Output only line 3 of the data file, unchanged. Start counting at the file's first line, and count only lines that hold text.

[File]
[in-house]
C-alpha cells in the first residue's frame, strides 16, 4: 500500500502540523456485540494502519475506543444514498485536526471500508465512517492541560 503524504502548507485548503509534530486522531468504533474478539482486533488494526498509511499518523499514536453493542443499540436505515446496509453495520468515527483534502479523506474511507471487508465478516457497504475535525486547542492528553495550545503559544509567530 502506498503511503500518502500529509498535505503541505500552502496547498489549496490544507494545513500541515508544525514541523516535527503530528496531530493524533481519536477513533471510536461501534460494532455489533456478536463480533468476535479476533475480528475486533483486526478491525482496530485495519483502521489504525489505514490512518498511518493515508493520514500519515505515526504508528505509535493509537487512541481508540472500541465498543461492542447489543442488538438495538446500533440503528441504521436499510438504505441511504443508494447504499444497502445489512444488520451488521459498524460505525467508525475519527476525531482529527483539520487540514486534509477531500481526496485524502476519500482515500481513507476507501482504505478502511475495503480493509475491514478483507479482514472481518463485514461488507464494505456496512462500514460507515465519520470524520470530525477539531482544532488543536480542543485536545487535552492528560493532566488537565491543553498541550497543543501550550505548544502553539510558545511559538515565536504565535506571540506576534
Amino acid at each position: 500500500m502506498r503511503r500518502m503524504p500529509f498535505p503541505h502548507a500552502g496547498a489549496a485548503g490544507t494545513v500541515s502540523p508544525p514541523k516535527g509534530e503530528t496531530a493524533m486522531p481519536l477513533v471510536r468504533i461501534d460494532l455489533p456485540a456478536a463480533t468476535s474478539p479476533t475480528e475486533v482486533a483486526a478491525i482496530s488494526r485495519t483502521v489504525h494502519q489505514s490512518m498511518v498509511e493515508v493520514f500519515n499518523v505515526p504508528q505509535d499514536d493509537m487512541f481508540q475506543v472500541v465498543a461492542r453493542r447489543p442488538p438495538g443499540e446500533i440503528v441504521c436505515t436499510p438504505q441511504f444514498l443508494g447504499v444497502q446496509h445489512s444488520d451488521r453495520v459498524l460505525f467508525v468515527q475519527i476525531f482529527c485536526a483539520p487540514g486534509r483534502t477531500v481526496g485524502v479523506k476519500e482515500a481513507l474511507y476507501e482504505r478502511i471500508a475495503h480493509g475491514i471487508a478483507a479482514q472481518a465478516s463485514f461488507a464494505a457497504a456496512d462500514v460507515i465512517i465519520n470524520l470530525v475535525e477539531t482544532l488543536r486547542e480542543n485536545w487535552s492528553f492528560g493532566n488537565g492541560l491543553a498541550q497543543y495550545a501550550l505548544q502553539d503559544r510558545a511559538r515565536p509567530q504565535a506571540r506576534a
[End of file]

Amino acid at each position: 500500500m502506498r503511503r500518502m503524504p500529509f498535505p503541505h502548507a500552502g496547498a489549496a485548503g490544507t494545513v500541515s502540523p508544525p514541523k516535527g509534530e503530528t496531530a493524533m486522531p481519536l477513533v471510536r468504533i461501534d460494532l455489533p456485540a456478536a463480533t468476535s474478539p479476533t475480528e475486533v482486533a483486526a478491525i482496530s488494526r485495519t483502521v489504525h494502519q489505514s490512518m498511518v498509511e493515508v493520514f500519515n499518523v505515526p504508528q505509535d499514536d493509537m487512541f481508540q475506543v472500541v465498543a461492542r453493542r447489543p442488538p438495538g443499540e446500533i440503528v441504521c436505515t436499510p438504505q441511504f444514498l443508494g447504499v444497502q446496509h445489512s444488520d451488521r453495520v459498524l460505525f467508525v468515527q475519527i476525531f482529527c485536526a483539520p487540514g486534509r483534502t477531500v481526496g485524502v479523506k476519500e482515500a481513507l474511507y476507501e482504505r478502511i471500508a475495503h480493509g475491514i471487508a478483507a479482514q472481518a465478516s463485514f461488507a464494505a457497504a456496512d462500514v460507515i465512517i465519520n470524520l470530525v475535525e477539531t482544532l488543536r486547542e480542543n485536545w487535552s492528553f492528560g493532566n488537565g492541560l491543553a498541550q497543543y495550545a501550550l505548544q502553539d503559544r510558545a511559538r515565536p509567530q504565535a506571540r506576534a